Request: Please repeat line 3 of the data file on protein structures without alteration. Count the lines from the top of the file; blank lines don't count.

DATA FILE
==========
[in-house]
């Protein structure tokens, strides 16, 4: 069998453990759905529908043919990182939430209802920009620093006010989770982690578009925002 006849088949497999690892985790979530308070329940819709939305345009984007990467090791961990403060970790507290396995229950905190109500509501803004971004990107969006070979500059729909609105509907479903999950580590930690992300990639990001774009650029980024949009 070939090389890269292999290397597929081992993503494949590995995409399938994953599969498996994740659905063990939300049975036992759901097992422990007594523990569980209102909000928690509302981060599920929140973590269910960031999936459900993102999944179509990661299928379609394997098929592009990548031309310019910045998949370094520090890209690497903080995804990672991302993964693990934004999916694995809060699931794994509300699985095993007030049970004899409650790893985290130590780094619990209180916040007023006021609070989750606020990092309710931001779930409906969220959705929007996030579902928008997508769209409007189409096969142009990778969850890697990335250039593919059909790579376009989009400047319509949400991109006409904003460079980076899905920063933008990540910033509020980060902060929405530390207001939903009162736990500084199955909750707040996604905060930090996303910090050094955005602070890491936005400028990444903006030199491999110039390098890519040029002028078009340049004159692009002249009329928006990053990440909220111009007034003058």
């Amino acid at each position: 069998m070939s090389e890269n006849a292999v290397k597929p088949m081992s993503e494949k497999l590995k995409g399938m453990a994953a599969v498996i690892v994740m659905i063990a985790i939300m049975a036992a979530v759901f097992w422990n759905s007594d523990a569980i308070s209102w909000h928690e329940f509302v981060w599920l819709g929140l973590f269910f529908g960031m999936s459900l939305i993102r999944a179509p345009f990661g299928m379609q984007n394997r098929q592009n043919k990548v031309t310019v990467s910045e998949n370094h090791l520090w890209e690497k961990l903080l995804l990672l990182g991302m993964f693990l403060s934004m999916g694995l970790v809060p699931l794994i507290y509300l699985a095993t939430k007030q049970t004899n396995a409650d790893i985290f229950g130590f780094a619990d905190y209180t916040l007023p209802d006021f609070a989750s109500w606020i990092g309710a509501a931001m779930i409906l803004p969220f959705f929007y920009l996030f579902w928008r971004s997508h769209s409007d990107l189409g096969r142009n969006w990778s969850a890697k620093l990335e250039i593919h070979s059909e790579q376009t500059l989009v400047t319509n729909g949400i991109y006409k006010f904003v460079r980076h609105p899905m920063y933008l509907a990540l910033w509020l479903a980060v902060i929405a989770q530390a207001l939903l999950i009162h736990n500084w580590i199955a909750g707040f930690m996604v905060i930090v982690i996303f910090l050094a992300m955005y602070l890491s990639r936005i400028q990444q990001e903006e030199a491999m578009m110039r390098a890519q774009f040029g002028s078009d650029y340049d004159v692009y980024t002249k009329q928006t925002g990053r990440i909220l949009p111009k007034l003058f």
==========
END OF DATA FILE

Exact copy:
């Amino acid at each position: 069998m070939s090389e890269n006849a292999v290397k597929p088949m081992s993503e494949k497999l590995k995409g399938m453990a994953a599969v498996i690892v994740m659905i063990a985790i939300m049975a036992a979530v759901f097992w422990n759905s007594d523990a569980i308070s209102w909000h928690e329940f509302v981060w599920l819709g929140l973590f269910f529908g960031m999936s459900l939305i993102r999944a179509p345009f990661g299928m379609q984007n394997r098929q592009n043919k990548v031309t310019v990467s910045e998949n370094h090791l520090w890209e690497k961990l903080l995804l990672l990182g991302m993964f693990l403060s934004m999916g694995l970790v809060p699931l794994i507290y509300l699985a095993t939430k007030q049970t004899n396995a409650d790893i985290f229950g130590f780094a619990d905190y209180t916040l007023p209802d006021f609070a989750s109500w606020i990092g309710a509501a931001m779930i409906l803004p969220f959705f929007y920009l996030f579902w928008r971004s997508h769209s409007d990107l189409g096969r142009n969006w990778s969850a890697k620093l990335e250039i593919h070979s059909e790579q376009t500059l989009v400047t319509n729909g949400i991109y006409k006010f904003v460079r980076h609105p899905m920063y933008l509907a990540l910033w509020l479903a980060v902060i929405a989770q530390a207001l939903l999950i009162h736990n500084w580590i199955a909750g707040f930690m996604v905060i930090v982690i996303f910090l050094a992300m955005y602070l890491s990639r936005i400028q990444q990001e903006e030199a491999m578009m110039r390098a890519q774009f040029g002028s078009d650029y340049d004159v692009y980024t002249k009329q928006t925002g990053r990440i909220l949009p111009k007034l003058f």